Proof. inf {z:|z−c|=r} |f (z)| ≤ |f (c)|. f (D) is open. Since f is not constant. 2. Therefore. |f (z) − b| ≥ δ/2 > |f (c) − b|. If inf{|f (z)| : z ∈ ∂Kr (c)} > |f (c)|. If K ⊂ D is a compact region with interior K0 . inf z∈∂Kr (c) inf z∈∂Kr (c) |f (z) − f (c)| > 0. there exists Kr (c) ⊂ D such that f (z) = f (c) for all z ∈ ∂Kr (c) (otherwise there would exist a sequence zn → c such that f (zn ) = f (c) for all n ∈ N. then f (D) is a region. g ∈ F(A).2.9. Proof. |g(z)| = z−c inf {z:|z−c|=r} |f (z)| {z:|z−c|=r} |z−c|=r or.9. f. Theorem 2. then (a) αf + βg ∈ F(A) and αf (A) + βg(A) = (αf + βg)(A). Let f : D → C be analytic and not constant. Lemma 2.9 The Maximum Principle Let D ⊂ C be a region and f : D → C analytic.9. Since continuous images of connected sets are connected.8. It follows from |f (z)| ≥ |f (c)| for z ∈ ∂Kr (c) that f (z) = 0 for all z ∈ Kr (c). It follows from the lemma above that there exists z0 ∈ Kr (c) such that b = f (z0 ). one has to show that f (D) is open. Spectral Mapping Theorem). then there exists z0 ∈ Kr (c) such that f (z0 ) = 0. and this would imply that f (z) = f (c) for all z ∈ D). then f (A) = ∞ n=0 an An .4 (Dunford Functional Calculus. then Cauchy’s integral formula f (w) 1 dw (z ∈ K0 ) f (z) = 2πi ∂K w − z shows that the values of the function f on the boundary ∂K determine f in the interior K0 . By a standard compactness argument one obtains that 1 f (z) = 0 for all z ∈ Kr (c) ⊂ D with r > r. Then g is analytic and ˜ ˜ ˜ 1 1 = |g(c)| = | |f (c)| 2πi g(z) 1 dz| ≤ sup .. which is a contradiction. i. THE MAXIMUM PRINCIPLE 31 Theorem 2. Assume that f (z) = 0 for all z ∈ Kr (c) := {z : |z − c| < r}. Deﬁne g(z) := f (z) for z ∈ Kr (c). Hence. If D is a region. β ∈ C.e. In this section we collect some consequences of this crucial fact. . (c) If f (λ) = ∞ n=0 an λn for all λ in some neighborhood of σ(A). (d) f (σ(A)) = σ(f (A)). Deﬁne δ := Let |b − f (c)| < δ/2.1. and α. (b) f · g ∈ F(A) and f (A)g(A) = (f g)(A). Let f : D → C be analytic and Kr (c) ⊂ D. Then |f (z) − b| ≥ |f (z) − f (c)| − |f (c) − b| > δ/2 for all z ∈ ∂Kr (c).2. Kδ/2 (f (c)) ⊂ f (Kr (c)) ⊂ f (D). If A ∈ L(X). Let c ∈ D.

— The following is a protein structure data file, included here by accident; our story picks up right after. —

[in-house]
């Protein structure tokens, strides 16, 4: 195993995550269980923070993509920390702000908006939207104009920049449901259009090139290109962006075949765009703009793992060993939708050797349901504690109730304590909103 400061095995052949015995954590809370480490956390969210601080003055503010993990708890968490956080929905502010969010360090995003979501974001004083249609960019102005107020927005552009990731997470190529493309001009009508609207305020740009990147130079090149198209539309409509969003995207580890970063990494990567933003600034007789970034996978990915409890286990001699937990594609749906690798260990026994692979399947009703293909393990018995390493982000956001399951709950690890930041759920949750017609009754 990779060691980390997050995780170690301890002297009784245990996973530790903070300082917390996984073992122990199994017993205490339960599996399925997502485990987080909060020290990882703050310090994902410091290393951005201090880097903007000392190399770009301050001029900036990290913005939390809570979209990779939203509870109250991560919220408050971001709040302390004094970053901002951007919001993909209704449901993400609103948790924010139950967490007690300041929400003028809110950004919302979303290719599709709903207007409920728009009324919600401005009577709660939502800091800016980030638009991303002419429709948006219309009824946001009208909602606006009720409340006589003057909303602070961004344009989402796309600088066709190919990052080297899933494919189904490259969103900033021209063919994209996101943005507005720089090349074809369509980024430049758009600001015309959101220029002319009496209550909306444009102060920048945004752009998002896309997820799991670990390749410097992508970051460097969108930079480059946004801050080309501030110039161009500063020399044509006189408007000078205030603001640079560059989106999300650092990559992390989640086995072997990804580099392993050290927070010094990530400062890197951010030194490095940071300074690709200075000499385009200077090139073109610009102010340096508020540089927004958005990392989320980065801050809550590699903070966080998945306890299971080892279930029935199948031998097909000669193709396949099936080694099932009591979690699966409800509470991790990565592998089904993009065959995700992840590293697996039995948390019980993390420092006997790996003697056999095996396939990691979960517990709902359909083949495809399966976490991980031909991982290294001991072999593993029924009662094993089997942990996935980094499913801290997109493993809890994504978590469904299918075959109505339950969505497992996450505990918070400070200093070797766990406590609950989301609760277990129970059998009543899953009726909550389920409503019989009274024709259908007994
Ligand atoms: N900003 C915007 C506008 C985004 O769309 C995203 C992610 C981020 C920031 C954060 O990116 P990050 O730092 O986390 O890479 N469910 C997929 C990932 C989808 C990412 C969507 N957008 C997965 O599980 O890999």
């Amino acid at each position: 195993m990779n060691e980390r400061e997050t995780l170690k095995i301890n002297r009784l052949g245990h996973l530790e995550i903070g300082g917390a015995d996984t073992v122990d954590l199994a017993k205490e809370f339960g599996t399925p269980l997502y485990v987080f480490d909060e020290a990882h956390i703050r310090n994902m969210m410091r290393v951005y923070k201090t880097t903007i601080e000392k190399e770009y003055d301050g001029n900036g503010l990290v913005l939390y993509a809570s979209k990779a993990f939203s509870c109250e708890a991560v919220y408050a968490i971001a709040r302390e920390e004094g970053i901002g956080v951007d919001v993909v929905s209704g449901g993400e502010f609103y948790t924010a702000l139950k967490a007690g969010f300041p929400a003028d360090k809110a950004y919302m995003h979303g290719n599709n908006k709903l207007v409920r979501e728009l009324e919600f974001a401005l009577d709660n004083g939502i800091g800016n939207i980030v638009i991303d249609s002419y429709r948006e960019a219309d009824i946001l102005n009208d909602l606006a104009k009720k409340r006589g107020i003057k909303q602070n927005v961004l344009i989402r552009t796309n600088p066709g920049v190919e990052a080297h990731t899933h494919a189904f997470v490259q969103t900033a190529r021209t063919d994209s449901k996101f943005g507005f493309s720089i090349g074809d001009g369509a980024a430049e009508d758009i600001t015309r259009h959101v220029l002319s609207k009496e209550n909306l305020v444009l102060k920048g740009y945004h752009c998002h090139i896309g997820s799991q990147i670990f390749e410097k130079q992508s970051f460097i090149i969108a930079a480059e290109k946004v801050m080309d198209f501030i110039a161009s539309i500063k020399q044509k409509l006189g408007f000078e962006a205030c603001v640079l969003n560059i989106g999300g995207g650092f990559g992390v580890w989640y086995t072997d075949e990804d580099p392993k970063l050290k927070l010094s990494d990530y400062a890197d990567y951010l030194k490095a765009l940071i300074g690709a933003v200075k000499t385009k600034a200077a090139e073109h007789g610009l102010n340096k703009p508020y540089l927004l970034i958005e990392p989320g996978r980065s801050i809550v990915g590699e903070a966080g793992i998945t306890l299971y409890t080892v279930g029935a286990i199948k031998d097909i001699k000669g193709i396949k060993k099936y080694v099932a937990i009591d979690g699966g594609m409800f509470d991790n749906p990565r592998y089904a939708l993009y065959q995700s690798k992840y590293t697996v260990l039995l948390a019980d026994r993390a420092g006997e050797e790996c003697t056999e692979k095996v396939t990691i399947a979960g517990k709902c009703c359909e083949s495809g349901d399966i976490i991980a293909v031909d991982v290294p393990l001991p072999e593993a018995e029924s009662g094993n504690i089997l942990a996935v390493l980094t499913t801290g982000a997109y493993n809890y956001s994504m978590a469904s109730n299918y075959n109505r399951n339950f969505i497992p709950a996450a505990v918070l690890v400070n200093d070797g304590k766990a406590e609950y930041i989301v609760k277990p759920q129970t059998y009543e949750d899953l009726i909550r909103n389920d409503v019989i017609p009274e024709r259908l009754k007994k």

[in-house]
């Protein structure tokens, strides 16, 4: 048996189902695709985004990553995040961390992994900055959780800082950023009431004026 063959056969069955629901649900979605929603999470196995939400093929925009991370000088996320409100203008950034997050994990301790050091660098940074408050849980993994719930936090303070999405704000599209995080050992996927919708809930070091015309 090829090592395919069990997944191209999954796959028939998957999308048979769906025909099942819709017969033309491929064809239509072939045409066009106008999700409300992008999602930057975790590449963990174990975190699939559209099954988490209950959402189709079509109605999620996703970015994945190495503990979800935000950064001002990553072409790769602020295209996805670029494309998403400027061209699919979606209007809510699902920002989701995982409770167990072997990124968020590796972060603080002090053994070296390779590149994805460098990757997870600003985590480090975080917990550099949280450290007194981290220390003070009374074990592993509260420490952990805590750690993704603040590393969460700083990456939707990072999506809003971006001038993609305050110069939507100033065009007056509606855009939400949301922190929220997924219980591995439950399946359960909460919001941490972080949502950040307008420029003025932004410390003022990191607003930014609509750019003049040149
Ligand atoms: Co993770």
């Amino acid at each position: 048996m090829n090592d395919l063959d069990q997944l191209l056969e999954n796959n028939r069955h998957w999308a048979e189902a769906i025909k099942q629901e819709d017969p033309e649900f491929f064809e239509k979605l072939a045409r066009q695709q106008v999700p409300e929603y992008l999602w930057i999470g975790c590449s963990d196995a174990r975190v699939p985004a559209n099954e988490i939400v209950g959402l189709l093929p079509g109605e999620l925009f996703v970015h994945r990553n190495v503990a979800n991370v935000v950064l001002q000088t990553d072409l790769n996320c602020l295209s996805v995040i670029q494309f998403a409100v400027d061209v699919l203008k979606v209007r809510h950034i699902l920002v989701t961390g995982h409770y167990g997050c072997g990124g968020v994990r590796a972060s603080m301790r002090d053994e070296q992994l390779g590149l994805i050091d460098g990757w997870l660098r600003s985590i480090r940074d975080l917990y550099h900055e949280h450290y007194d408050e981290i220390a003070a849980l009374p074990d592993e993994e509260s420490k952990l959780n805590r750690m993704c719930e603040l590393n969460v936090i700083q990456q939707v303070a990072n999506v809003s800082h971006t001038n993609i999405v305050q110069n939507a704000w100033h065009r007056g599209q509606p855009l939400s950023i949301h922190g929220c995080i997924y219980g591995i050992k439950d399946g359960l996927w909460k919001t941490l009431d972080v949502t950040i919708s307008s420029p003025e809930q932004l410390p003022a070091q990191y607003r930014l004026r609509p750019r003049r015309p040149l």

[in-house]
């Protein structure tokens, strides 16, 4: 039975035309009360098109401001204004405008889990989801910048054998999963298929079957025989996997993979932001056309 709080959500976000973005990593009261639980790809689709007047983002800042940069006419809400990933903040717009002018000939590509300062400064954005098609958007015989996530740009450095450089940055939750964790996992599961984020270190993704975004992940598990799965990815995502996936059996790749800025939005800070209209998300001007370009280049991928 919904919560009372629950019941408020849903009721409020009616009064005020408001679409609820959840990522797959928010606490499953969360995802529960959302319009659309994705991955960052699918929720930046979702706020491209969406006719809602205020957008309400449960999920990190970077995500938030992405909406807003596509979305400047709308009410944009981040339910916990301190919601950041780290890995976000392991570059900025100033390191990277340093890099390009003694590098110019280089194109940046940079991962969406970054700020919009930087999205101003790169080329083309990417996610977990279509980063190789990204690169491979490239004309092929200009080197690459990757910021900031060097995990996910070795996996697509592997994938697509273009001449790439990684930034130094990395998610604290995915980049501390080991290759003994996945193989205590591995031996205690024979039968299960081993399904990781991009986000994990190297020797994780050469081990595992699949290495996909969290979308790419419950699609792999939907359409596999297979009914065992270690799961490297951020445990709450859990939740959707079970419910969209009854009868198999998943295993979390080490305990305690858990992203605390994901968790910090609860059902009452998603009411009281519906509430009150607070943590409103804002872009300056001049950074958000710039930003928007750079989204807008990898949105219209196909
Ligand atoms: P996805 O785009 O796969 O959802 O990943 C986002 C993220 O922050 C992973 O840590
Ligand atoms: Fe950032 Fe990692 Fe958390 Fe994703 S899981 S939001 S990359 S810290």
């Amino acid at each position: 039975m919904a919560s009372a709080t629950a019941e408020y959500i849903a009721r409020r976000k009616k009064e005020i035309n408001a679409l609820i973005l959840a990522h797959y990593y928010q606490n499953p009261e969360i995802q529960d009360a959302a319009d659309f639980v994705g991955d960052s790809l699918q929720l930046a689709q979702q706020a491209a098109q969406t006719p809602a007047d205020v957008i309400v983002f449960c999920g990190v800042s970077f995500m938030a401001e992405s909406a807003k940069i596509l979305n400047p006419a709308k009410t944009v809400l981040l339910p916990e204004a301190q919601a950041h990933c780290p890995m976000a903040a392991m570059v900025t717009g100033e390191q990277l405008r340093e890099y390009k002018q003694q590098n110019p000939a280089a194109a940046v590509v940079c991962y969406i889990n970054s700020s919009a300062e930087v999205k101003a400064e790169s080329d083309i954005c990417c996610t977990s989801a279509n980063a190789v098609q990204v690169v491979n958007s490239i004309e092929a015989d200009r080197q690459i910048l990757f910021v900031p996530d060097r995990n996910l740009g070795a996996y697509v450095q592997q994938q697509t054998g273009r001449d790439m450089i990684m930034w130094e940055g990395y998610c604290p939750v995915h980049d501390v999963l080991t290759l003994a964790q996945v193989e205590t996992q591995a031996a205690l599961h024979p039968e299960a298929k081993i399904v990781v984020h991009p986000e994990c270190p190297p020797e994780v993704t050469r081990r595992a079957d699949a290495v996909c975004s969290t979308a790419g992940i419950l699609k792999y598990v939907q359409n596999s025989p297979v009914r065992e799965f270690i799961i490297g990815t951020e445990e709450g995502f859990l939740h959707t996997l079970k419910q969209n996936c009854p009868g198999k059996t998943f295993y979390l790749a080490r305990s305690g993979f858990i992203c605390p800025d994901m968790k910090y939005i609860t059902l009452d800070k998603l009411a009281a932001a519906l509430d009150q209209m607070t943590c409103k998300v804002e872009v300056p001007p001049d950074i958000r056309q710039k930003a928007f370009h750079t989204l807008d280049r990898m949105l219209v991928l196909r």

Since continuous function attain there maximum on compact sets. Let f : D → X be analytic on a bounded region D ⊂ C and continuous on D. Proof. there exists z ∈ Kr (c) such that |f (z)| > |f (c)|. 1) = [0. it follows that f (c) is in the interior of U . X a Banach space. or f (z) < M for all z ∈ D. By (1). i. Then f (z) = 1 for |z| ≤ 1 and f (z) = |z| for |z| ≥ 1.5. h is constant on D. the image of the unit sphere contains no open subset of C × C. z2 ) := max(|z1 |. To see this. Let D ⊂ C be a region and f : D → X analytic. Proof.e. (1) First. Then either f (z) = M for all z ∈ D. Example 2. If there exists z0 ∈ D such that f (z0 ) = f (a) . they do not hold if f : D → X. Otherwise f (z) < M for all z ∈ D. We remark that if D ⊂ C is a region and f : D → C is analytic. Proof. Corollary 2. In this case. Also. f does not map regions into regions. z). (2) Suppose that there exists c ∈ D such that f (z) ≤ f (c) for all z ∈ D.4. Then there exists an open neighborhood around f (c) which is in the region f (D). THE WORKS Example 2.9. Suppose that f (c) = 0.6 (Maximum Principle). then f (c) = 0. It is standard folklore in mathematics that classical complex analysis extends from scalarvalued functions to Banach space valued functions.7. Let D ⊂ C be a region and f : D → C be a scalar-valued analytic function. . or f (z) = f (c) for all z ∈ D. Since U := f (Kr (c)) is a region in C and f (c) ∈ U . Then f (K1 (0)) = K1 (0) is open in C. then f is constant on D and thus on D. Let f (z) := z 2 . but f (−1.9.9. there exists a ∈ D such that f (z ≤ f (a) for all z ∈ D. then it follows from the Maximum Principle that f (z) = f (a) for all z ∈ D and thus for all z ∈ D.3. we prove the claim for X = C. Thus. In general. If a ∈ ∂D. Let M := max{ f (z : z ∈ ∂D}. then M = f (a) . there exists z ∈ D such that |f (z)| < |f (c)|. This handy statement is true and useful if one keeps in mind that there are many exceptions to the rule. x∗ = f (c) . Assume that f is not constant and Kr (c) ⊂ D.9. If a ∈ D. f (z) = M for all z ∈ D. 1) is not open in R. x∗ satisﬁes 0 0 0 |h(z)| ≤ x∗ 0 f (z) = f (z) ≤ f (c) = |h(c)| for all z ∈ D. If |f | has a minimum at c ∈ D. let X := C2 with norm (z1 . z) (z ∈ K1 (0)) illustrates. Choose x∗ ∈ X ∗ with 0 x∗ = 1 such that f (c). f (z) ≤ f (c) = h(c) = h(z) ≤ f (z) . Then the analytic landscape z → f (z) has no maximum on D unless it is constant on D.32 CHAPTER 2.. Then h : z → f (z). then f is constant if and only if |f | is constant. Examples of such exceptions are the statements above. |z2 |) and consider f (z) := (1.9. This does not hold in Banach spaces as the example f (z) := (1. Theorem 2. Corollary 2. Thus. which is a contradiction. Thus.